(With the kind permission of Kevin B. Smith from Brown University - lecturing Reykholt on 22nd of February 2014)
ln the 13th century text Landnámabók (Pálsson and Edwards 1972), the 14th century Harðar saga ok Hólmverja (Jónsson 1953), and the fictive 19th century Hellismanna saga (Árnason 1889) Surtshellir is identified as the base of an outlaw band that fortified the cave in the late 10th century preying on the surrounding countryside until routed by a coalition of local chieftains.
The presence of bone piles and a stone-walled structure have been anecdotally recorded since the 17th century and a single radiocarbon date was run on a Bos bone fragment in 1969 by the lcelandic author Halldór Laxness. These fragmentary records have been used in the past to suggest archaeological suppott for the historical narratives. However, the calibrated age of Laxness'date spans the entire Settlement and Commonwealth periods (AD 870-1264) and could reference activities undeftaken at any point in the early Middle Ages.
Surtshellir is one of thirty-three lcelandic caves with evidence of human occupation or activities from the time of lceland's initial Norse settlement (ca. AD 874) to the recent past. Seven are known within the Hallmundarhraun; two of these had received some archaeological attention prior to these investigations (Gestsson 1960; Ólafsson 2000).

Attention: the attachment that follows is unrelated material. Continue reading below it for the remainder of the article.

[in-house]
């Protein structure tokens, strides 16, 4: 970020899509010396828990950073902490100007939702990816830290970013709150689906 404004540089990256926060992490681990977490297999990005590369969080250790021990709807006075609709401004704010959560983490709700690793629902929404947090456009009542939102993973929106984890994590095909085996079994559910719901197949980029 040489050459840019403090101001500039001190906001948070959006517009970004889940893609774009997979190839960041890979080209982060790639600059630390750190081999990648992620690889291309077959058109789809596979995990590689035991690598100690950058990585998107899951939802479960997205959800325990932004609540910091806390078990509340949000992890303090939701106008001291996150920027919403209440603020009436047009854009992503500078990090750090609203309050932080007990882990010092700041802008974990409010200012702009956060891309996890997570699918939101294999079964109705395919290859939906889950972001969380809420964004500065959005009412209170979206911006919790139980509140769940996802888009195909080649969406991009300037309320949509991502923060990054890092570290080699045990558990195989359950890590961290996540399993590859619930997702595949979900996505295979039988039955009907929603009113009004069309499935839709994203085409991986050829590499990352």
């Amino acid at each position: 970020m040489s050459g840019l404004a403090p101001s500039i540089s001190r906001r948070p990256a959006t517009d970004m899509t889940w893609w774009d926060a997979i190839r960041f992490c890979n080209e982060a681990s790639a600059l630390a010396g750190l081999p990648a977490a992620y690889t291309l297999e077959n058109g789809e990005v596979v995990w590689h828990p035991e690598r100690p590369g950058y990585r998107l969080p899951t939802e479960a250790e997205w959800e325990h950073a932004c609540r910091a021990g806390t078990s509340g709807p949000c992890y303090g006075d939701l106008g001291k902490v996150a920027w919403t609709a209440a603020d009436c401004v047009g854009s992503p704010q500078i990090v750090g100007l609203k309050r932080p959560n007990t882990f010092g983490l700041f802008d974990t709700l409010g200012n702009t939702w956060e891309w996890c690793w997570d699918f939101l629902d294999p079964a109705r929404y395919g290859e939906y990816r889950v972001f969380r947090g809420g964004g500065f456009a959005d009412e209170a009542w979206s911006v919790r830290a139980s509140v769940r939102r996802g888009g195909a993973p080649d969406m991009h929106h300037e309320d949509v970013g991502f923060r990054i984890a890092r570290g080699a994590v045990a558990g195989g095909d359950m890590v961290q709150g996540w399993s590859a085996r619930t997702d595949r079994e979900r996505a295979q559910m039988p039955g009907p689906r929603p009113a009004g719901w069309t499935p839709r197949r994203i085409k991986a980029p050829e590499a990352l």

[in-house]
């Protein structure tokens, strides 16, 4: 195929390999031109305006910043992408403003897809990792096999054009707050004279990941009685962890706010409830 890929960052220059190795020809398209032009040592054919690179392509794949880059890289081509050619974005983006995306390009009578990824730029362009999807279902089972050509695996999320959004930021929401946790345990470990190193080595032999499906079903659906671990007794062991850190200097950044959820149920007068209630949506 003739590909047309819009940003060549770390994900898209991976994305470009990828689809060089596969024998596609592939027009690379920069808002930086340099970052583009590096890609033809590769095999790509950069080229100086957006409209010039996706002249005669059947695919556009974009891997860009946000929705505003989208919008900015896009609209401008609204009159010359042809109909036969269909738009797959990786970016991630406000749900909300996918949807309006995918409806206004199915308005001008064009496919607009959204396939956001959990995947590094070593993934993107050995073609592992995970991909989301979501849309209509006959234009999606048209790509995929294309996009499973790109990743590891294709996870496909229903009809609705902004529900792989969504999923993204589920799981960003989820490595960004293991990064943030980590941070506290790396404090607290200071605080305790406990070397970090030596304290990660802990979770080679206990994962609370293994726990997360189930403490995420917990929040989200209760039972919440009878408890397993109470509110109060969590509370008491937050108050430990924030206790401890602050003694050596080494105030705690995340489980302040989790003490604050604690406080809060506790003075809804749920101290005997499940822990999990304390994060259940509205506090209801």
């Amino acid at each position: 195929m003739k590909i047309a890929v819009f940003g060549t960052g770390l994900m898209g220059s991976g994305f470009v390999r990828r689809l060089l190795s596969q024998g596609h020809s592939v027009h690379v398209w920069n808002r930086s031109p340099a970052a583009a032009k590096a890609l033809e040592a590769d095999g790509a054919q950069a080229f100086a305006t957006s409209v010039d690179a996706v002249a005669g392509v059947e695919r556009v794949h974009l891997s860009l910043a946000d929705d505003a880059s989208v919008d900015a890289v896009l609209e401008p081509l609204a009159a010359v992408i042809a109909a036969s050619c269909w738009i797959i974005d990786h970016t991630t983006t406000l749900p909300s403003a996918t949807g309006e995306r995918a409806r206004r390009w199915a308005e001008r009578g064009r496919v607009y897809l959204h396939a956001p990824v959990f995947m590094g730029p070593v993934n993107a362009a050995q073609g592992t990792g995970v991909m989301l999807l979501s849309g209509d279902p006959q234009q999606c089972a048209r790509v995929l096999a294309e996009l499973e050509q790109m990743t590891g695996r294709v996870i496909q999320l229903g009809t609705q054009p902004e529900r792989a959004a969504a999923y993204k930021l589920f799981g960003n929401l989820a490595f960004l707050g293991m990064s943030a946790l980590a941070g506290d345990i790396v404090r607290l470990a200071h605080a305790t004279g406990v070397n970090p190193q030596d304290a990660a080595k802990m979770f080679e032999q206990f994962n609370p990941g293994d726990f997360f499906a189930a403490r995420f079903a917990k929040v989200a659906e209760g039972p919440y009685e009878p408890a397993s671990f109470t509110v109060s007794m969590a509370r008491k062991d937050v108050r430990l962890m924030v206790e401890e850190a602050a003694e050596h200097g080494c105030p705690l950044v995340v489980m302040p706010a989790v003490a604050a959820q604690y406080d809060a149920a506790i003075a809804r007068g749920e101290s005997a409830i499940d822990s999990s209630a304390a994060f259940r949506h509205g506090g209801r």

Fieldwork in Surtshellir therefore provided opportunities to determine whether the cave's archaeological deposits could be dated to the Settlement period, to inventory and characterize the archaeological features and deposits within it, possibly togain new insight into outlaws'material culture and their impacts on the regional economy, and to contribute data from the North Atlantic to the study of caves in archeological record.
Surtshellir is an unusual Viking Age lcelandic site. Place names within the cave, coupled with the documented archaeological features and deposits, suggest a relatively extensive and complex suite of archaeological remains including fortifications, a subterranean house, middens, and extremely thin and fragile occupation deposits. The main habitation zone is located c. 200 meters from the cave's entrance, well beyond the penetration of any natural light. Separated from the entrance passages by a massive fortification wall in a hidden side passage, it was obviously not meant to be an accessible place. The thickness of the midden layer shows that it accumulated over some time. AMS dates confirm a late 11.th or 1O.th century age for the bonebearing deposits, while the form of the adjacent structure bears many similarities to known Viking Age halls.
please notice!! Because of risk of stones falling down from the roof, Surtshellir should not be visited without a local guide and always with proper safety equipment.